Sunday, September 30, 2012

Event 3 - Match 8 - Board 5

Board 5
Our side vulnerable

♠ A K J 10 2 6 4 Q ♣ A Q J 10 9

Partner opens one diamond, I respond one spade, and partner bids three diamonds.

Since we play Acol two-bids, this can be about half a trick lighter than a standard three diamonds. Still, it's highly unlikely we are off two fast heart tricks. It's probably less than 10%, so I'm not going to worry about it. I'm more worried that we belong in a grand.

My first thought is to bid Blackwood and bid seven notrump if partner shows three key cards. All we need is to run two of our three suits. Diamonds should run if partner has the jack or seven of them and might run even if he doesn't. I would estimate the chance that diamonds run at about 75%. That may seem low. Indeed, partner will try to avoid three diamonds with a textureless suit like ace-king empty sixth. But sometimes he has no choice. The fact the we play weak notrumps helps somewhat. Since our one notrump rebid is strong, partner might bid it with, say, a 1-3-6-3 pattern and a sub-par diamond suit. But if he has a club singleton instead of a spade singleton and too many high cards for a minimum rebid, what else can he do but bid three diamonds?

If diamonds run, then I need partner to have one of the missing black-suit honors. The chance of that happening is pretty good, too. But it's not certain. Partner might have ace-king or ace-queen of hearts and no black honor.

I would be willing to bid a grand opposite three key cards if I needed just for diamonds to come home or just for partner to have a black-suit honor. But I need both of those things. And gambling on a parlay is usually not a good idea. I could bid Blackwood, then, if partner shows three keycards, follow with five notrump to find out if partner has the club king. But Jack doesn't show specific kings over five notrump, so that won't work.

I can't bid a grand with any confidence, so I'll turn my attention to finding the right small slam. It's not hard to envision hands where we belong in six notrump rather than six diamonds. Imagine, for example, we have all the high cards except the heart ace and the diamond king. It's harder to construct hands where six diamonds is better. I don't particularly want to play six notrump from my side, however. If I bid three spades, perhaps partner will bid three notrump. Then I can raise it to six. Unfortunately, this won't work if partner has three spades or queen doubleton. In either case, he will raise spades.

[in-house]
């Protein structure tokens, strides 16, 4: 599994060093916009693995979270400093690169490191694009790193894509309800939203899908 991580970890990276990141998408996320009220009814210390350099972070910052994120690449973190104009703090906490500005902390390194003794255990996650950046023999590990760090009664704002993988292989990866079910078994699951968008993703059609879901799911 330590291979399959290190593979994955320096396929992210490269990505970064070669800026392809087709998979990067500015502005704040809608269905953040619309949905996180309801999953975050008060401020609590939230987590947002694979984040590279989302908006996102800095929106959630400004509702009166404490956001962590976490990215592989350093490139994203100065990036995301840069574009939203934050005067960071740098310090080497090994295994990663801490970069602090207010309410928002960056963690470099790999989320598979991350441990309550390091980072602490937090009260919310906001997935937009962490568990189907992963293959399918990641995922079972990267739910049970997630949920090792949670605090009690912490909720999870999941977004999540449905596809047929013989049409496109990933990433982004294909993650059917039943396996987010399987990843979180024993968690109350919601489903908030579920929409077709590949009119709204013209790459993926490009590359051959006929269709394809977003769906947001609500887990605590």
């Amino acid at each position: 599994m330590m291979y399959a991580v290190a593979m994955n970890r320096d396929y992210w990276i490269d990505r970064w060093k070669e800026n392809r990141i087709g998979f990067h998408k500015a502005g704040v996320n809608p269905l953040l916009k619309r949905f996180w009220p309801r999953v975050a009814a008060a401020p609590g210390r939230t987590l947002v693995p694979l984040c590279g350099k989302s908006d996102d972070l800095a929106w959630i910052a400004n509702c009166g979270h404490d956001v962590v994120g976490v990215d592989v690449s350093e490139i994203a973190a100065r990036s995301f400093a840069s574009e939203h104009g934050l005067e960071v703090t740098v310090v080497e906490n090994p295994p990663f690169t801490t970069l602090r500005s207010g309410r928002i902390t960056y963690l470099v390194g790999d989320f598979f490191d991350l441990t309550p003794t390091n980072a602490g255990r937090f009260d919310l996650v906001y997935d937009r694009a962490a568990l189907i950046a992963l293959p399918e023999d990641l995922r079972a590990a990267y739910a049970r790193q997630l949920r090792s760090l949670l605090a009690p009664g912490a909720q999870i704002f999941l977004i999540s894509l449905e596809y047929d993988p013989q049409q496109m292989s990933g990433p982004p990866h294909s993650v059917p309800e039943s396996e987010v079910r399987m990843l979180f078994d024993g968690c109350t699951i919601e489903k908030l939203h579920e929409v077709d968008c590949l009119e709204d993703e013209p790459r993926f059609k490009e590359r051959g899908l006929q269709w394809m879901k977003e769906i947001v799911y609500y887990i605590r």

What if I bid three hearts? Partner is even less apt to bid three notrump now, since three hearts suggests club weakness. Over three spades, partner will have no qualms about bidding three notrump without a club stopper, since my failure to bid three hearts suggests I'm not worried about clubs.

I bid three spades, and partner bids four spades. At least I can rule out a grand now. Partner would cue-bid with the spade queen and ace, ace-king in the red suits. So where do I stand? Six diamonds still looks better than six spades. Even if doesn't matter which side we play it from, a heart lead could easily kill the only dummy entry. The clearest way to suggest playing in diamonds is to jump to six diamonds now. Since I bothered to rebid spades, partner will know I have doubts that diamonds is the right strain.

I bid six diamonds, everyone passes, and RHO leads the deuce of clubs.

♠ A K J 10 2
6 4
♣ A Q J 10 9

♠ 8 6
9 7 5 3 2
6 3 2
♣ 8 6 2

♠ 7 5 3
A K Q 10
8 7
♣ 7 5 4 3

♠ Q 9 4
J 8
A K J 10 9 5 4
♣ K

West North East South
Christian Phillip Floyd Jack
Pass 1 ♠ Pass 3
Pass 3 ♠ Pass 4 ♠
Pass 6 (All pass)

Making seven. So it was important to play this from the right side, but we couldn't know what the right side was without looking at the opponents' hands.

I sympathize with the opening lead. If West's objective was to establish a trick and hope his partner has a spade or diamond entry with which to cash it, then the club was correct. A second round club trick is more likely to hold up than a second-round heart trick.